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The power of non-alignment

There is space to resurrect the old movement as a soft balancing mechanism against powerful states The Non-Aligned Movement (NAM) and its precursor, the Bandung Afro-Asian conference in 1955, were examples of soft balancing by weaker states towards great powers engaged in intense rivalry and conflict. As they had little material ability to constrain superpower conflict and arms build-ups, the newly emerging states under the leadership of India’s Jawaharlal Nehru, Egypt’s Gamal Abdel Nasser and Indonesia’s Sukarno, and later joined by Yugoslavia’s Josip Broz Tito, adopted a soft balancing strategy aimed at challenging the superpower excesses in a normative manner, hoping for preventing the global order from sliding into war. The founders of the NAM, if alive today, could have taken solace in the fact that in the long run some of their goals were achieved due to a radical change in the policies of the Soviet Union under Mikhail Gorbachev. China’s wedge strategy and its efforts to tie Afro-Asian states through the Belt and Road Initiative have limited the choices of many developing countries. However, despite the constraints, many have been able to keep China off militarily by refusing base facilities and also smartly bargaining with India and Japan for additional economic support. They thus are already showing some elements of strategic autonomy favoured by the NAM. More concrete initiatives may have to rest with emerging states in the Association of Southeast Asian Nations (ASEAN) grouping. Engaging China and India more intensely while restraining the U.S. and Russia from aggravating military conflict in Asia-Pacific can be the effort of the developing countries. Norm entrepreneurship has it value, even if it does not show immediate results. The alternative is to leave it to the great powers to engage in mindless arms race and debilitating interventions, which rarely create order in the regions. Restraining the established and rising powers through institutional and normative soft balancing may emerge as an option for developing countries in the years to come. They still need a leader like Jawaharlal Nehru to bring them together.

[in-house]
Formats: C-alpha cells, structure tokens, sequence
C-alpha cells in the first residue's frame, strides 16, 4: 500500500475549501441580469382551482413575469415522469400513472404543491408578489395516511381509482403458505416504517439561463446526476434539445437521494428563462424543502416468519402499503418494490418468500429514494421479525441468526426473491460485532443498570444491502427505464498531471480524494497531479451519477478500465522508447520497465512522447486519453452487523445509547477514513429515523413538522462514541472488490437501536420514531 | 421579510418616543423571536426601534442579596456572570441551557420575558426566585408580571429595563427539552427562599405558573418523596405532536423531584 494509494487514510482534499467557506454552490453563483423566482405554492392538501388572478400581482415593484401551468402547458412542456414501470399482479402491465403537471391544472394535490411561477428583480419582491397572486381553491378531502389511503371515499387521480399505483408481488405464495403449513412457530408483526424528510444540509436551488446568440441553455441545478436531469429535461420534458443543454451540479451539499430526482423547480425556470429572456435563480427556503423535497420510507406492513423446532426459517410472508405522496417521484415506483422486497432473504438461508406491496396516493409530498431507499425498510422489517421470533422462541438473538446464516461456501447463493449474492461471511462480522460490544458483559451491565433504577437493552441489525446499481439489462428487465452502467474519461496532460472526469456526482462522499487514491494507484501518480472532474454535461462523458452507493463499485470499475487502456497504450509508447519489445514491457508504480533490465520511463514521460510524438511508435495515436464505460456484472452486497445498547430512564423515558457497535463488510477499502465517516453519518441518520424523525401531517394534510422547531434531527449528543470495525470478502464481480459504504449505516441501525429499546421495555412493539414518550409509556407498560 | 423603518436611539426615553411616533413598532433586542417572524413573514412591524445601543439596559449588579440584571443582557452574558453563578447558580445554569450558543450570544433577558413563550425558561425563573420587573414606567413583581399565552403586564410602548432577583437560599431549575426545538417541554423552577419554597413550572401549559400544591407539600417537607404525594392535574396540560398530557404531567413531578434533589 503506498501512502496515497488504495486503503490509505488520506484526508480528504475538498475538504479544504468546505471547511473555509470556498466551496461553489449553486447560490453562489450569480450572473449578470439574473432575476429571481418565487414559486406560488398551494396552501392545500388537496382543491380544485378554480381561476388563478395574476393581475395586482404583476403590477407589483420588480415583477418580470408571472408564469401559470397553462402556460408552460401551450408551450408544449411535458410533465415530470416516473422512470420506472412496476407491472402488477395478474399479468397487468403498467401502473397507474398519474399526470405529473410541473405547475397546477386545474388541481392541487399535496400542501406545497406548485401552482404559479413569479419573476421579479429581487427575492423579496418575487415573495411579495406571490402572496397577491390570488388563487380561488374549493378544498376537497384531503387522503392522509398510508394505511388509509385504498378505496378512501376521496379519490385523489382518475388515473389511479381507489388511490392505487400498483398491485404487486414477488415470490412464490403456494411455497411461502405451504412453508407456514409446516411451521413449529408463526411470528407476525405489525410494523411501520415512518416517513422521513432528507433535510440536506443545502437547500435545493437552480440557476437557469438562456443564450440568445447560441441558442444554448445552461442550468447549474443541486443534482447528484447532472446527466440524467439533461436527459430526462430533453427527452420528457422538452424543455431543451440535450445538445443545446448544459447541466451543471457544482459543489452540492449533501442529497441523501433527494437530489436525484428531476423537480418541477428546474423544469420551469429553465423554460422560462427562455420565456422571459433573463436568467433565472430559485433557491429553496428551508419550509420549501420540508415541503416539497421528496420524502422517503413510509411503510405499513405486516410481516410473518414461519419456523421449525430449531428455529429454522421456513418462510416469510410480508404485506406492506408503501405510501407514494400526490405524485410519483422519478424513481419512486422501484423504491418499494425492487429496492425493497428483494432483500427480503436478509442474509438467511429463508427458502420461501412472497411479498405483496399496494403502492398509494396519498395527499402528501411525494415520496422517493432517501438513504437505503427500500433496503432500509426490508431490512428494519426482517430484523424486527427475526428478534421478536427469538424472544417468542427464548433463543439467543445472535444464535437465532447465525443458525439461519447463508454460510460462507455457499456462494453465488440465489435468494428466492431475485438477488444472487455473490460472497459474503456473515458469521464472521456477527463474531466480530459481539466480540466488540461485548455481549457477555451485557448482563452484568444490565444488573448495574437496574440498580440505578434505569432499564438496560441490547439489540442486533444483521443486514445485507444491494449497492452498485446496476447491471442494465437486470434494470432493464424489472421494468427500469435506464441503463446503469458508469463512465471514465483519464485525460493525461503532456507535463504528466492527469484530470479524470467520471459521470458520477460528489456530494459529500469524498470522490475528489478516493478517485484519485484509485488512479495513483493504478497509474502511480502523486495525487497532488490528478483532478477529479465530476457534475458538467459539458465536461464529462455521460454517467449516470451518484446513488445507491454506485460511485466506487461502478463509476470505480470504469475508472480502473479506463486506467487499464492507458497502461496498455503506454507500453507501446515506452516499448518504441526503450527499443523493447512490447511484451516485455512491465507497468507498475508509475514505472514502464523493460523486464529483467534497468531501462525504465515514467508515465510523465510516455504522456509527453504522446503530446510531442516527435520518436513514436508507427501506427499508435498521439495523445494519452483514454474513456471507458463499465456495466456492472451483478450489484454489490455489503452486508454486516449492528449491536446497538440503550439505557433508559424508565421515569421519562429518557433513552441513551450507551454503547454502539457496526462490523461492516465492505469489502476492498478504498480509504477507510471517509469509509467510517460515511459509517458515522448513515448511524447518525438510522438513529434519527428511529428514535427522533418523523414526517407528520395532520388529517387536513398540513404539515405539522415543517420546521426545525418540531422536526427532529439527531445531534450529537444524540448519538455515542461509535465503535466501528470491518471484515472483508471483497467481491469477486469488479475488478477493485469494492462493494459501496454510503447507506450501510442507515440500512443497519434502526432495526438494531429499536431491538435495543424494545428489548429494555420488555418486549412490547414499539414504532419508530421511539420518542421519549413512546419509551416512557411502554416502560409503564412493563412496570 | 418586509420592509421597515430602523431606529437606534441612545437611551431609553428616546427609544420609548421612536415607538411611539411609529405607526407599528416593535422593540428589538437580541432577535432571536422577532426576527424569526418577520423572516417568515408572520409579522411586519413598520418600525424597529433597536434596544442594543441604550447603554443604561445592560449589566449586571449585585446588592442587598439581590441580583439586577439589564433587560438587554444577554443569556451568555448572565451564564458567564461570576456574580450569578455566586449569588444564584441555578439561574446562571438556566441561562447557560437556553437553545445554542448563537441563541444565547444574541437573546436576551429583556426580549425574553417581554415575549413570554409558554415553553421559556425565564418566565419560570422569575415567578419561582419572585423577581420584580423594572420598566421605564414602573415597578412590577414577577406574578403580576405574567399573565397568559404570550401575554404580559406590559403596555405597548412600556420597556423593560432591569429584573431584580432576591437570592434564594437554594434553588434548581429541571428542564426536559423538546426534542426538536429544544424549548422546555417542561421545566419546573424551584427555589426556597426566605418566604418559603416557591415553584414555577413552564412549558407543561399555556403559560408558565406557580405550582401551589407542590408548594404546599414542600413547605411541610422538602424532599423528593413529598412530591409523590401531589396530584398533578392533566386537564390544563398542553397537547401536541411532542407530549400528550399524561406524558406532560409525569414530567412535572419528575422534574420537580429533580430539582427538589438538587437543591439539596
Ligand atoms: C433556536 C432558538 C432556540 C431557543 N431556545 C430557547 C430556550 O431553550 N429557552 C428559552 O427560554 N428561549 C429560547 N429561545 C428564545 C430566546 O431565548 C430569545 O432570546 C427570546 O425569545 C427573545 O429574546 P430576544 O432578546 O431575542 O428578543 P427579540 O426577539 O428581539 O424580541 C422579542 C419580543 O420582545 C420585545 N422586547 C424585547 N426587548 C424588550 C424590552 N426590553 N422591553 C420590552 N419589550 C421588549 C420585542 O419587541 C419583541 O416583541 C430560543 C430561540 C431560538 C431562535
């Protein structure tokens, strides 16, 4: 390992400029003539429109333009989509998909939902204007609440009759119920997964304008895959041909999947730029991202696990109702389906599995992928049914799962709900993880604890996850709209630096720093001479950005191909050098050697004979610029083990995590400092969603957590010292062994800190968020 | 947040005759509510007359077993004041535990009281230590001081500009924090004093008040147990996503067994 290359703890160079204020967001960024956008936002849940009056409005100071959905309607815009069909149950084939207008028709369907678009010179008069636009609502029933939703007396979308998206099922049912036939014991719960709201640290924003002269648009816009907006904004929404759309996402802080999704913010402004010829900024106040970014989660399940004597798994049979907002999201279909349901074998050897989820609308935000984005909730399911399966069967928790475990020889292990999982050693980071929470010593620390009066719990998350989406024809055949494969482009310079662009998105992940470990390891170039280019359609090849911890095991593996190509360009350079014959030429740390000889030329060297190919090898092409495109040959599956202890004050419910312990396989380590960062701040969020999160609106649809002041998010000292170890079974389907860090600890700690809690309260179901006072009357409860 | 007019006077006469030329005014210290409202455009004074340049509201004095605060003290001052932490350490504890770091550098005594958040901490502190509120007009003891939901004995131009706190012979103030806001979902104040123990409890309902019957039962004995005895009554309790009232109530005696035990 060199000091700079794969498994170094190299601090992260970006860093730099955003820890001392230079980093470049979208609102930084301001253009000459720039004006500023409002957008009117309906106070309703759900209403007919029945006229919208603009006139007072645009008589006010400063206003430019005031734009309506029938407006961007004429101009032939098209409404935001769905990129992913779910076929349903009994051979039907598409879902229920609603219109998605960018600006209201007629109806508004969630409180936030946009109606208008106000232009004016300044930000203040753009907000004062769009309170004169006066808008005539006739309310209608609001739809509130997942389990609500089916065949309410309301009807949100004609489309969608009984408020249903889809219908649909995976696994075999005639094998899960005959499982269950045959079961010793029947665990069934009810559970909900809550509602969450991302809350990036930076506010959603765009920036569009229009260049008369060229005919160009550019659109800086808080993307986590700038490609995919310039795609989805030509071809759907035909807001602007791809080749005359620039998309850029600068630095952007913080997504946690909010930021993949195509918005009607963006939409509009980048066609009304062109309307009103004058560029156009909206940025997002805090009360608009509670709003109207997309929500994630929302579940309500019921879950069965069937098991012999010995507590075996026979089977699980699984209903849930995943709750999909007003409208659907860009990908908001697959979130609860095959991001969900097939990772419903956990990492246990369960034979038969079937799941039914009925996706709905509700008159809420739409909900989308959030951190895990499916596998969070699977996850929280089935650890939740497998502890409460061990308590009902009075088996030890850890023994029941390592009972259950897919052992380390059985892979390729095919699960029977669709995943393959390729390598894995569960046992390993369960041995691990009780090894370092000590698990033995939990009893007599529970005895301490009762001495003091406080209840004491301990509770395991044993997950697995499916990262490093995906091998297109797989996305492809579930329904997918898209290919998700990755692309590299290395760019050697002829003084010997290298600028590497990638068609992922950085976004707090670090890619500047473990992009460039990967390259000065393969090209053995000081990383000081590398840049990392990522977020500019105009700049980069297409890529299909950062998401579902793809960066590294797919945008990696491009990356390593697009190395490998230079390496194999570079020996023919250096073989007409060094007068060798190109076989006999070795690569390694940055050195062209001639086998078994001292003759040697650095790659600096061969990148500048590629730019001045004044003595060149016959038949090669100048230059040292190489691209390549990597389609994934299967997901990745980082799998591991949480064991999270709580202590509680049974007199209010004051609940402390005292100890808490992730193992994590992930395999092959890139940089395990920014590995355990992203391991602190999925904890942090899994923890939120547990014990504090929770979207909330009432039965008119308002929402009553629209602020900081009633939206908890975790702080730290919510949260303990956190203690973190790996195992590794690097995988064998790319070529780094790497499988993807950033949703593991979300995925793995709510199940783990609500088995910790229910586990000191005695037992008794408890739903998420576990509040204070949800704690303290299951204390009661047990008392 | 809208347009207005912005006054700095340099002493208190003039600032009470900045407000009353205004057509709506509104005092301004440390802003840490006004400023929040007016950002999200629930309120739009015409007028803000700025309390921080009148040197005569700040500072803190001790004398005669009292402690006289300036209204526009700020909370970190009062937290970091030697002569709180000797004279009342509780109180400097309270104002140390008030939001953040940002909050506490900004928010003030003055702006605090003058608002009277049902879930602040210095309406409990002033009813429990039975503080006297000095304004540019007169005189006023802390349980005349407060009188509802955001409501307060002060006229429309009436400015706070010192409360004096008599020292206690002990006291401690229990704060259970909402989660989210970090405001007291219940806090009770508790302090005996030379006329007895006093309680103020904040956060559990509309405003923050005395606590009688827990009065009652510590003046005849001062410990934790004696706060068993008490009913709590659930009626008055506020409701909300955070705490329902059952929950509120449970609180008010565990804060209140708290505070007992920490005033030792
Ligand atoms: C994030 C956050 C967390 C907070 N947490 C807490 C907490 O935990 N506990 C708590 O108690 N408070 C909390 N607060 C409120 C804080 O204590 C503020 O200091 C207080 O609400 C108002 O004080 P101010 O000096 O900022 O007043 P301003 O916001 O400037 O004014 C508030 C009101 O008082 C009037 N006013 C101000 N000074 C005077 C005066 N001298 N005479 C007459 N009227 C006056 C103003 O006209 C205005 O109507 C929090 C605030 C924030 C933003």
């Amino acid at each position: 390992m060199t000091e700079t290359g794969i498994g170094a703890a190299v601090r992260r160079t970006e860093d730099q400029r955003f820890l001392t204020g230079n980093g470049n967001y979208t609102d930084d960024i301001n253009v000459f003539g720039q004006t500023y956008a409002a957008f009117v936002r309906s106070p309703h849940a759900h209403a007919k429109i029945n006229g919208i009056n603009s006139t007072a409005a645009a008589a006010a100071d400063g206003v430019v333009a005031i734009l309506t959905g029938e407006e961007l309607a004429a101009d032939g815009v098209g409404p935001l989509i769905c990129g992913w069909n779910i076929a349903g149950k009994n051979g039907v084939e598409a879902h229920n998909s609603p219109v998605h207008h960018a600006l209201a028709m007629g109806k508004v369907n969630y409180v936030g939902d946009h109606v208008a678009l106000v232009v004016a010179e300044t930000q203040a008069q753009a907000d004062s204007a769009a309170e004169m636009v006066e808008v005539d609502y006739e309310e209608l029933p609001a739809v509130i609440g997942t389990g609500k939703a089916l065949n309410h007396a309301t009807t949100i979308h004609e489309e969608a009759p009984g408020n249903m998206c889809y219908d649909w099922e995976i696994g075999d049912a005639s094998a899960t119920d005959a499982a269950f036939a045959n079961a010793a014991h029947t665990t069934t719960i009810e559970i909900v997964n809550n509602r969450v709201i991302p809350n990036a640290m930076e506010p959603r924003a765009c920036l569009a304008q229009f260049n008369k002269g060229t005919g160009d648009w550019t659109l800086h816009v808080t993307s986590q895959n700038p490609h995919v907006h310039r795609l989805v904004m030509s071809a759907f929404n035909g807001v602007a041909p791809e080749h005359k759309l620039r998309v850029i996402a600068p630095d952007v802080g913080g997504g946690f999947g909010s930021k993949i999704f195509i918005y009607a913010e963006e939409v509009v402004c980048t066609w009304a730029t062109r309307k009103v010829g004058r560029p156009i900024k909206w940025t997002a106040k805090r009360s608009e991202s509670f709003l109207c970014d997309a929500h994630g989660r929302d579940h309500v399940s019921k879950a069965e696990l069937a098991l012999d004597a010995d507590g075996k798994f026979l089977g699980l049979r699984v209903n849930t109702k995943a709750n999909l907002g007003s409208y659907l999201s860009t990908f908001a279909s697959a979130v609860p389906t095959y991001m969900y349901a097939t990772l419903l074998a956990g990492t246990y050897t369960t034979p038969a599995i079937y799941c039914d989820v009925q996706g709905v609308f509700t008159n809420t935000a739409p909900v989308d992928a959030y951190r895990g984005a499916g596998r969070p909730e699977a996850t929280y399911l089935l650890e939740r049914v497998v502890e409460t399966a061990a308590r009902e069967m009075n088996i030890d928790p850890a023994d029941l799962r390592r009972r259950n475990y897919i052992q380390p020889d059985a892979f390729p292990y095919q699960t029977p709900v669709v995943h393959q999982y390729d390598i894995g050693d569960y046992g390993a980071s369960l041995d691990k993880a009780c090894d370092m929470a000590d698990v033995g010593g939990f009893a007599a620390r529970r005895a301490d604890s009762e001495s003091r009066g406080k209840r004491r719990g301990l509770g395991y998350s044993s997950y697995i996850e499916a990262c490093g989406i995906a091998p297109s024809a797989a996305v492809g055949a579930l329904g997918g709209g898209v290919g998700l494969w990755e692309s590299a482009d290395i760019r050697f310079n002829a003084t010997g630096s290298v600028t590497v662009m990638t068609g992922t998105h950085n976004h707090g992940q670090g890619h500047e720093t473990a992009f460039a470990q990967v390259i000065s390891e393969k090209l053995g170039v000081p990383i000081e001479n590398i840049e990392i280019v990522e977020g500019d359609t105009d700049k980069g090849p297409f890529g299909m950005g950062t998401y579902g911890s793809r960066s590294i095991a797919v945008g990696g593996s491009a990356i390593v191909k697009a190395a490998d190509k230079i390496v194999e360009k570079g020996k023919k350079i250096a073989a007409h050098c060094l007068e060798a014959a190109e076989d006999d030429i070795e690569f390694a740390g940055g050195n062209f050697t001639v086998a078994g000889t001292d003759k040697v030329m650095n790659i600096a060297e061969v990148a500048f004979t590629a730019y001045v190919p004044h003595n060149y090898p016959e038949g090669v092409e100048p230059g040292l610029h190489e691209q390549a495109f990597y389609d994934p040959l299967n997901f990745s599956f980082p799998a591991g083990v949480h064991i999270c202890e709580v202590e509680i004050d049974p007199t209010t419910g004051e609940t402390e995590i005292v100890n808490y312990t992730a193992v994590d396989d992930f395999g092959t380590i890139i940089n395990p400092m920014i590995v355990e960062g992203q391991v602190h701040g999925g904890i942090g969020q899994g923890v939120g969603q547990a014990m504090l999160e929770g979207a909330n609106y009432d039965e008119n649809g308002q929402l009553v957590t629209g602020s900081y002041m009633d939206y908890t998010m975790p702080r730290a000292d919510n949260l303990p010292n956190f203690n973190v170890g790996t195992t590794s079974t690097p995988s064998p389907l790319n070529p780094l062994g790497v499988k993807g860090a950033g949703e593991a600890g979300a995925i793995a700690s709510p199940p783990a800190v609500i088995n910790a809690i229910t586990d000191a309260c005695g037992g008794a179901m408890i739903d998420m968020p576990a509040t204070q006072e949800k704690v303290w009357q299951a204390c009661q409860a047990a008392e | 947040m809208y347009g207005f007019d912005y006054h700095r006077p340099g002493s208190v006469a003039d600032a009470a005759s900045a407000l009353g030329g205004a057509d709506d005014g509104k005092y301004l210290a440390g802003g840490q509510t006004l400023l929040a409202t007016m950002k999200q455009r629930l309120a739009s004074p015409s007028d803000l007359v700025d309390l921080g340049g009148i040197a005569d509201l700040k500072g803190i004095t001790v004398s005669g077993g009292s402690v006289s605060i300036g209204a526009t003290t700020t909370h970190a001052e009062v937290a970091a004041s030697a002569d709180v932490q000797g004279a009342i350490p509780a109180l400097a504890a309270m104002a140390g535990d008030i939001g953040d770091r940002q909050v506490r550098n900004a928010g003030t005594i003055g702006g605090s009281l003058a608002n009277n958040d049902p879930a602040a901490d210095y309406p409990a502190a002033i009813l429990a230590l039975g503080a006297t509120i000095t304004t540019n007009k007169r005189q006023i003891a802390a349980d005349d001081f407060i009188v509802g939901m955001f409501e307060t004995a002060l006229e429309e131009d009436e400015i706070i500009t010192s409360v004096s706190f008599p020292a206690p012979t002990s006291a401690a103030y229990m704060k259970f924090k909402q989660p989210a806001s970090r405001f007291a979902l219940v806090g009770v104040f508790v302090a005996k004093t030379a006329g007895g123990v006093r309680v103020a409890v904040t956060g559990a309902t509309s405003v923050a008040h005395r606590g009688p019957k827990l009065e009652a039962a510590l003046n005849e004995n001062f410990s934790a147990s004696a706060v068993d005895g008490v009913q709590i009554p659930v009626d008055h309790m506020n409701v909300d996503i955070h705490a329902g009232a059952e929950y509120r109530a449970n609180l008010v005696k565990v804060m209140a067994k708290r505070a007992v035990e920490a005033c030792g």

Source : https://www.thehindu.com/todays-paper/tp-opinion/the-power-of-non-alignment/article25185555.ece

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